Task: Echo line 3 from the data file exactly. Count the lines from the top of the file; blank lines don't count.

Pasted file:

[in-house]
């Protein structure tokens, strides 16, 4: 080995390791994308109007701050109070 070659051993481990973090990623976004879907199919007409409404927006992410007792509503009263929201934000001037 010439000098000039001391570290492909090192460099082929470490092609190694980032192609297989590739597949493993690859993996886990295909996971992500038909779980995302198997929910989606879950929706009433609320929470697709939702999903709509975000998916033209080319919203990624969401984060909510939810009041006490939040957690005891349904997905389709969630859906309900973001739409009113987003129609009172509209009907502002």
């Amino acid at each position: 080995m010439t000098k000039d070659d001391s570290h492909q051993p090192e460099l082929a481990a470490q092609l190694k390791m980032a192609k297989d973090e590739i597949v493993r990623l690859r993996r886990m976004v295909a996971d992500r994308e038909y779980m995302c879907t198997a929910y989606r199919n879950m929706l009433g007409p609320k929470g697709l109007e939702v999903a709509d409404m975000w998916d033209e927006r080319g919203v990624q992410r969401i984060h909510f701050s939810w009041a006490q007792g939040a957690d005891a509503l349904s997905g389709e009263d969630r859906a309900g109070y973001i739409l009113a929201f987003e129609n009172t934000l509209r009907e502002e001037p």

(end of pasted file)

């Amino acid at each position: 080995m010439t000098k000039d070659d001391s570290h492909q051993p090192e460099l082929a481990a470490q092609l190694k390791m980032a192609k297989d973090e590739i597949v493993r990623l690859r993996r886990m976004v295909a996971d992500r994308e038909y779980m995302c879907t198997a929910y989606r199919n879950m929706l009433g007409p609320k929470g697709l109007e939702v999903a709509d409404m975000w998916d033209e927006r080319g919203v990624q992410r969401i984060h909510f701050s939810w009041a006490q007792g939040a957690d005891a509503l349904s997905g389709e009263d969630r859906a309900g109070y973001i739409l009113a929201f987003e129609n009172t934000l509209r009907e502002e001037p």